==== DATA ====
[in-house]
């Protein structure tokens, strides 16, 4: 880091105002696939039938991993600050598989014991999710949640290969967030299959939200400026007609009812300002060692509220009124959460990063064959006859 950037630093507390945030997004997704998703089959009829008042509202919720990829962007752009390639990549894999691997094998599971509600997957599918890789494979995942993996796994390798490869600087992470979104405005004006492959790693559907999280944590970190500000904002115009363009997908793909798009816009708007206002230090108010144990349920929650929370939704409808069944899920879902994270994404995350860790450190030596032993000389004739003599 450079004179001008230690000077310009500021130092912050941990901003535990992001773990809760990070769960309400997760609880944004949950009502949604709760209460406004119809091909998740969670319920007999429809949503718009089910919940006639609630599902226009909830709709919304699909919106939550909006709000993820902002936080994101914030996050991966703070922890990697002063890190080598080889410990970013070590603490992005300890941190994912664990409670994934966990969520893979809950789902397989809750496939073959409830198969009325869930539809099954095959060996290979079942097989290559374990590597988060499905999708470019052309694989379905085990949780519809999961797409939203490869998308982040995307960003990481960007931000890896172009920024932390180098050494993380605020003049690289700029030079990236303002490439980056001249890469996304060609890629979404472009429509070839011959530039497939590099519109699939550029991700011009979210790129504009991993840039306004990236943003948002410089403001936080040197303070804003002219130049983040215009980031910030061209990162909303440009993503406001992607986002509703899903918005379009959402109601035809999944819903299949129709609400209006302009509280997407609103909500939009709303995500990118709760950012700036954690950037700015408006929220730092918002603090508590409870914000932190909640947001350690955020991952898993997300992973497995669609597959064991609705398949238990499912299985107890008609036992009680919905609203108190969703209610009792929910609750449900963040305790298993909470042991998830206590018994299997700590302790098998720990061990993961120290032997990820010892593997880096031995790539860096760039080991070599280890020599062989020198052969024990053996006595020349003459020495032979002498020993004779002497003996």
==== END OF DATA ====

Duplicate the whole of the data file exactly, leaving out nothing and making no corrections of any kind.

[in-house]
């Protein structure tokens, strides 16, 4: 880091105002696939039938991993600050598989014991999710949640290969967030299959939200400026007609009812300002060692509220009124959460990063064959006859 950037630093507390945030997004997704998703089959009829008042509202919720990829962007752009390639990549894999691997094998599971509600997957599918890789494979995942993996796994390798490869600087992470979104405005004006492959790693559907999280944590970190500000904002115009363009997908793909798009816009708007206002230090108010144990349920929650929370939704409808069944899920879902994270994404995350860790450190030596032993000389004739003599 450079004179001008230690000077310009500021130092912050941990901003535990992001773990809760990070769960309400997760609880944004949950009502949604709760209460406004119809091909998740969670319920007999429809949503718009089910919940006639609630599902226009909830709709919304699909919106939550909006709000993820902002936080994101914030996050991966703070922890990697002063890190080598080889410990970013070590603490992005300890941190994912664990409670994934966990969520893979809950789902397989809750496939073959409830198969009325869930539809099954095959060996290979079942097989290559374990590597988060499905999708470019052309694989379905085990949780519809999961797409939203490869998308982040995307960003990481960007931000890896172009920024932390180098050494993380605020003049690289700029030079990236303002490439980056001249890469996304060609890629979404472009429509070839011959530039497939590099519109699939550029991700011009979210790129504009991993840039306004990236943003948002410089403001936080040197303070804003002219130049983040215009980031910030061209990162909303440009993503406001992607986002509703899903918005379009959402109601035809999944819903299949129709609400209006302009509280997407609103909500939009709303995500990118709760950012700036954690950037700015408006929220730092918002603090508590409870914000932190909640947001350690955020991952898993997300992973497995669609597959064991609705398949238990499912299985107890008609036992009680919905609203108190969703209610009792929910609750449900963040305790298993909470042991998830206590018994299997700590302790098998720990061990993961120290032997990820010892593997880096031995790539860096760039080991070599280890020599062989020198052969024990053996006595020349003459020495032979002498020993004779002497003996």